“That’s the way it has always been done!” I hear that all the time from coaches, but to be honest, I have no idea what they mean. Fitness is something that the average person performed for general health, well being, or looks… isn’t very old at all. Even in the early 1900’s fitness was a small subsegment of the population. It really wasn’t till maybe the 1960’s even 70’s that fitness become more normalized through magazines and such (sure there were gyms in Europe and Jack LaLanne was promoting fitness in the 30’s but it was NOTHING like we see today). Heck, really heavy lifting like weightlifting was often done on basements or very lackluster gyms.
Man, his knee is really going over his toes;)
I share this little nugget of fitness history to point out that nothing in fitness has been “etched in stone” for very long. Many things we write off as genius in old time lifting was really largely a byproduct of necessity. For example, the standard for upper body strength for awhile was lifting weight overhead. Not really because there was special attention being given to the interplay of the kinetic chains and the need for combined full body stability and mobility, mostly because they had no other way. It wasn’t till the 30’s 40’s that the bench press became really a lift and the rest as they say is history.
What’s my point? First, you better ask someone to clarify what they mean, “it has always been done that way” and more importantly, as bodybuilding became the dominant form of training we lost some huge fitness and health benefits. Don’t get me wrong, early bodybuilding had more similarities to today’s functional training than it does if you go a commercial gym today. Over time though, as new ways of “building a better body” became developed, we became more unhealthy, weaker, and less likely to achieve those cosmetic goals.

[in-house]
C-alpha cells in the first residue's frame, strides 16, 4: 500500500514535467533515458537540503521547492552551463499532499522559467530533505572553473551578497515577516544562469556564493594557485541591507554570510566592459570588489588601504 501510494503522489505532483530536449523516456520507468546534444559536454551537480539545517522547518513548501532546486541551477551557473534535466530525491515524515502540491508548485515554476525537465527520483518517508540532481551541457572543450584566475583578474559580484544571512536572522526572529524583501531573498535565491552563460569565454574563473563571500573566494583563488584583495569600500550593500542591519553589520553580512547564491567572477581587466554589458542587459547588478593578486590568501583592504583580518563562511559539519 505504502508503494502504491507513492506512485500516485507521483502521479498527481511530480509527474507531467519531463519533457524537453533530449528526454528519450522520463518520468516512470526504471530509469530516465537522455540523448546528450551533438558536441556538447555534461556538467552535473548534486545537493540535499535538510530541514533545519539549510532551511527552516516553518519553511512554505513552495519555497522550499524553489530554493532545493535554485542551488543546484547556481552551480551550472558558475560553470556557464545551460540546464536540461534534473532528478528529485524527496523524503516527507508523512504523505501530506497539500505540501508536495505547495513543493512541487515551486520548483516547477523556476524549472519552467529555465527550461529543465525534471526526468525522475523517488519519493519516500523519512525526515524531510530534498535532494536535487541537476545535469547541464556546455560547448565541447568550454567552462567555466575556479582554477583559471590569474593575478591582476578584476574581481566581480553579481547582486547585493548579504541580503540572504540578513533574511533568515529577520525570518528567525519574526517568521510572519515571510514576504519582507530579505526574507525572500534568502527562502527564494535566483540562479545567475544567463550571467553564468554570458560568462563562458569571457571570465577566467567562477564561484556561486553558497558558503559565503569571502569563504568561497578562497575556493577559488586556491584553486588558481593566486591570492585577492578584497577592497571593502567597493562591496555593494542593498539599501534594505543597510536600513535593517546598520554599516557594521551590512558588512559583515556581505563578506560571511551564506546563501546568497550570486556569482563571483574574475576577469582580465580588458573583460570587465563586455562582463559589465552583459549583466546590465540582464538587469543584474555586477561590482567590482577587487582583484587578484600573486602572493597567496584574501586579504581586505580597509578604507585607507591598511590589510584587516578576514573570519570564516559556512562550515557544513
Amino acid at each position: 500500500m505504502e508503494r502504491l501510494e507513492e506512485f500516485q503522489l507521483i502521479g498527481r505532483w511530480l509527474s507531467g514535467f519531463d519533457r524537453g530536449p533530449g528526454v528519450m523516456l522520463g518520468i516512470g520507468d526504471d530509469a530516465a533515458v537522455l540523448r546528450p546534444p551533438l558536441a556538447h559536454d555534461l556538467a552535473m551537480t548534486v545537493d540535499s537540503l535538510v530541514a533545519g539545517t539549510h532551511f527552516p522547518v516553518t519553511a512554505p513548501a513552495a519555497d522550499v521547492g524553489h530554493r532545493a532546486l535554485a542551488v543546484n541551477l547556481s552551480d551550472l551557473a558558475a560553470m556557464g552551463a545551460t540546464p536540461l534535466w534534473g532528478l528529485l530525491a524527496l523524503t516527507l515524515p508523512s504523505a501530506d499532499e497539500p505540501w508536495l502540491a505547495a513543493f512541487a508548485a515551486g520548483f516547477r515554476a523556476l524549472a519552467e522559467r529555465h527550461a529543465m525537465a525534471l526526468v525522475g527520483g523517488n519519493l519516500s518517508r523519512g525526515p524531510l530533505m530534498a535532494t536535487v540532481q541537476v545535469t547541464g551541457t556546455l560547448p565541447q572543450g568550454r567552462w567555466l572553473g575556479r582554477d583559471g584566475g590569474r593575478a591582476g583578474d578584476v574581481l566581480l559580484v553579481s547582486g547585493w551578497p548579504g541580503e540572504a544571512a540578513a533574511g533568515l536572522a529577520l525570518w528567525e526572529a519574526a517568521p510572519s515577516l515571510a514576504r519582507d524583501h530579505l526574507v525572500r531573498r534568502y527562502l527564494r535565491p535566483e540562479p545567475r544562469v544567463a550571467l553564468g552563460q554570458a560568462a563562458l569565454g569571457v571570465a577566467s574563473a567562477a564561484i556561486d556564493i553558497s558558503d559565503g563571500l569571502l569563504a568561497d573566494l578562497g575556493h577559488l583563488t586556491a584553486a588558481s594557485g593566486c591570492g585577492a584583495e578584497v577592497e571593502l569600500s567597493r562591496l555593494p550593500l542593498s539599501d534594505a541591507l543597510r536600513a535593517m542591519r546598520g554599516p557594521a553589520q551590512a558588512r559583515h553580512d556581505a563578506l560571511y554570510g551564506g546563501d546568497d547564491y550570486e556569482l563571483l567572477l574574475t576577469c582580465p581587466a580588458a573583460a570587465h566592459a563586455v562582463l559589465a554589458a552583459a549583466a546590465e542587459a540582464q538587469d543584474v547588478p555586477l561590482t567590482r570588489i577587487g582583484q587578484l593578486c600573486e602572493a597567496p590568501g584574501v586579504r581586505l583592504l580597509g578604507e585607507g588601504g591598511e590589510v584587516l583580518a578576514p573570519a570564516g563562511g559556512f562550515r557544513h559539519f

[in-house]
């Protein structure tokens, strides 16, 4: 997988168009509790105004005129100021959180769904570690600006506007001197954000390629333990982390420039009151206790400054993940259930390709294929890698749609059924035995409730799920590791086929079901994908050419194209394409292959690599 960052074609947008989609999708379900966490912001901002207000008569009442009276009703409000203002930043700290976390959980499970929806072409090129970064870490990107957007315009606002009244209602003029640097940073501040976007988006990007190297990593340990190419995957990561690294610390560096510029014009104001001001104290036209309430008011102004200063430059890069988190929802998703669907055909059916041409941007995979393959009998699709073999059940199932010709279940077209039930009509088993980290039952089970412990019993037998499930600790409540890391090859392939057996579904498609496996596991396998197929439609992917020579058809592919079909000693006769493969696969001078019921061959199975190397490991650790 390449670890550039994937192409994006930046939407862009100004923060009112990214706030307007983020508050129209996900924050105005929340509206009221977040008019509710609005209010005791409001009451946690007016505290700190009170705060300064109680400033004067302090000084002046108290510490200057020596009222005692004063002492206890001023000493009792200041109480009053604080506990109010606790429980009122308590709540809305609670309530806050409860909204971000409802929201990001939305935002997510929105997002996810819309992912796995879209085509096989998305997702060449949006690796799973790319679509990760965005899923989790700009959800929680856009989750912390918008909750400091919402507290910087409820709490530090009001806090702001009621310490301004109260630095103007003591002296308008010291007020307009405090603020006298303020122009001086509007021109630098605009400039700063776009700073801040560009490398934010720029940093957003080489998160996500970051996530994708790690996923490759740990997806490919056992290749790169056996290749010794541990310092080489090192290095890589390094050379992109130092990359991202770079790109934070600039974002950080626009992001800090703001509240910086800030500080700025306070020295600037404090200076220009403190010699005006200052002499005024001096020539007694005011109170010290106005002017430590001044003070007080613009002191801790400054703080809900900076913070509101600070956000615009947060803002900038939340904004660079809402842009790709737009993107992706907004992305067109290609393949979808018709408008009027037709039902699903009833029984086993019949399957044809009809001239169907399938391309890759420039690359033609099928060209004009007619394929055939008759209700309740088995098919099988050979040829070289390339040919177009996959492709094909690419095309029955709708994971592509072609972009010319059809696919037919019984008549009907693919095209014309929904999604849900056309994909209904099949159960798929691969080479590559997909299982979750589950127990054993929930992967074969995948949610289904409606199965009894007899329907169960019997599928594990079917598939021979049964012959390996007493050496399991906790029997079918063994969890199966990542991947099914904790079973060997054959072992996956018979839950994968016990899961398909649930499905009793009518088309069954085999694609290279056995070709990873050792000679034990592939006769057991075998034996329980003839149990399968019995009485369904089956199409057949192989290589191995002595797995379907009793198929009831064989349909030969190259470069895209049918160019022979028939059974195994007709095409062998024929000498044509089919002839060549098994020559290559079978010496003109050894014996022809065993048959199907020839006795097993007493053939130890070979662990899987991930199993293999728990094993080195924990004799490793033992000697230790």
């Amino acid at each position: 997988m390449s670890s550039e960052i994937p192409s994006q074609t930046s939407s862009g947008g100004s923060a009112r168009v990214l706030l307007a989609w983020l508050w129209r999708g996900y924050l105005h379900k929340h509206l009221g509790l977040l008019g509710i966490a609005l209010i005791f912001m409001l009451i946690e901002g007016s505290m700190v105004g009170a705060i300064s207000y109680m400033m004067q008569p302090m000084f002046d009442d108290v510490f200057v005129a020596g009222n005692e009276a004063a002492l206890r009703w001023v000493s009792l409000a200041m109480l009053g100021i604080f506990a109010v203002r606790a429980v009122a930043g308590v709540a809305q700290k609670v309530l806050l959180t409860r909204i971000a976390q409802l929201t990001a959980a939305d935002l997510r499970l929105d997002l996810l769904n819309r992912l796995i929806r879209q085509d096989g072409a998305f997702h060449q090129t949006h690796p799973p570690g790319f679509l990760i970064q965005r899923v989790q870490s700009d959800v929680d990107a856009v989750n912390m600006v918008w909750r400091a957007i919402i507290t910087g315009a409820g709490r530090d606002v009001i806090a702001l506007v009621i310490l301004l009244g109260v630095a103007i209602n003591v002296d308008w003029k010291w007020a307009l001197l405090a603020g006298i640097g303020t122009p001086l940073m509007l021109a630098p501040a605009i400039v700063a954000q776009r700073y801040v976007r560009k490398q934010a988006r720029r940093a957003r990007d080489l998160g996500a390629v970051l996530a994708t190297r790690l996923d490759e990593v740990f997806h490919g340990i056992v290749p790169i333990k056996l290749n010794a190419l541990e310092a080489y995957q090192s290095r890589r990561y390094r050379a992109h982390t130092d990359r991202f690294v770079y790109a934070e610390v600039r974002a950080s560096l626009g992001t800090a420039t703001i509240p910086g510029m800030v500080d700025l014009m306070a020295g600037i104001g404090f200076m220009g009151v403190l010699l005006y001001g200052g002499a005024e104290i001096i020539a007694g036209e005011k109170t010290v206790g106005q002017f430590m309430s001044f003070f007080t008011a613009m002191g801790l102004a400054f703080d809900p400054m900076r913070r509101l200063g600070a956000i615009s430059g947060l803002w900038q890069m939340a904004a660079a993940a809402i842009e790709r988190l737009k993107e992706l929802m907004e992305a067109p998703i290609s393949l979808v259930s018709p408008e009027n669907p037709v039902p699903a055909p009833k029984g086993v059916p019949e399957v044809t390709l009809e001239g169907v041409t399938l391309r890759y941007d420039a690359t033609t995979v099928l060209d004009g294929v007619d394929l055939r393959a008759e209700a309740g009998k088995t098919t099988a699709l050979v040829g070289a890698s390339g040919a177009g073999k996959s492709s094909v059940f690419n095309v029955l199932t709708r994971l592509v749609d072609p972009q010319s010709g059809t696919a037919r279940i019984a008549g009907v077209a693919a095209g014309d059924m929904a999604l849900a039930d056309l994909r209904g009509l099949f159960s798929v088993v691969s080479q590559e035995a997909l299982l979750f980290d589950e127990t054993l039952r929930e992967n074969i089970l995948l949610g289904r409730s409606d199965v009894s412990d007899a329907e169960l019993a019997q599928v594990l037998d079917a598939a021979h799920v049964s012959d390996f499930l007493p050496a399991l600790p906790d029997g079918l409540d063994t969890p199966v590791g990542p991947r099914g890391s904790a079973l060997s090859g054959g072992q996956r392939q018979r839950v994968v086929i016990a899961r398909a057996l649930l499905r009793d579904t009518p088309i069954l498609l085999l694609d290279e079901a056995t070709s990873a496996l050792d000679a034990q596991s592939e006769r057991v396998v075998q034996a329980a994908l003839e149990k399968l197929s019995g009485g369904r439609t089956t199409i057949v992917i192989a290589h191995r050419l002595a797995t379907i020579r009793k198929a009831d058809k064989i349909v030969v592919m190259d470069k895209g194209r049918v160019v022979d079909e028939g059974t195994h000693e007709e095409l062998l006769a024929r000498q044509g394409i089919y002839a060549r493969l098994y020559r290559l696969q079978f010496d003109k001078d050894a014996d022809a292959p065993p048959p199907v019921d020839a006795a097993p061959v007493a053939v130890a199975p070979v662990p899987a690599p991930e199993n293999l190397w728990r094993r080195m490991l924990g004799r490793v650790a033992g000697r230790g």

I’m bringing this full circle because with Covid-19 making many people train with less equipment, space, and even many cases time, we have to think smarter about what we are training and how to do so better. Pushing is one of our 7 foundational movement patterns and has so many ways where we can not only build a good looking upper body, but a strong and resilient one as well. However, pushing should be thought of as a full body movement, not a shoulder or chest exercise. One of the most overlooked aspect of our static pushing drills (like our lateral drags) is the effort to drive INTO the ground and create a strong pushing action.
This foundation of pushing is far more important than most realize. Learning to push with our whole body and not just our upper body saves our shoulders, gives us better upper body mobility, and gives us instant strength.
DVRT drills like the half kneeling Arc Press are terrific ways to teach these concepts as either a continuation of our plank work or as we get to more vertical positions as Megan Berner of Fitness Lying Down shows. The key is to really stop training our upper body pressing as though it is ONLY the upper body working. I’ve seen time and time again people totally change how their shoulders feel and even their strength levels by understanding how to press.
One of the big reasons I like overhead pressing to teach all these concepts is because if we lose our stability of the whole body it impacts our ability to press well. In fact, a big benefit of using an unstable implement like the Ultimate Sandbag is that it also impossible to cheat the movement because the weight will become too unstable as coach Troy Anderson helps me show.
Once you get these power techniques down, do you need another Ultimate Sandbag? What if you do have another but it is too big of a jump of weight? We always wanted to maximize what a training tool could do because as coaches ourselves we wanted to get more out of the investment people made. One of the great ways we do so is by changing our body position as Travis Moyer shows.
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Make sure to scroll through to see so many of the ways we can get more from the same weight!
The fact we have an unstable tool, we have a safer shoulder pressing position (being in a more neutral grip), and learn to connect the whole body, DVRT overhead pressing is such an awesome way to build a strong, stable, and muscular upper body. Not just shoulders, but upper back, core, arms, the whole thing. There may have been unknowing genius that the old time lifters had, but either way, there is some amazing ideas that help us achieve more whether it is training at home right now or moving into the future. Smart training is always smart training. Check out some of the great ideas by our DVRT coaches below and check out the last slide to really see how much our body is connected!
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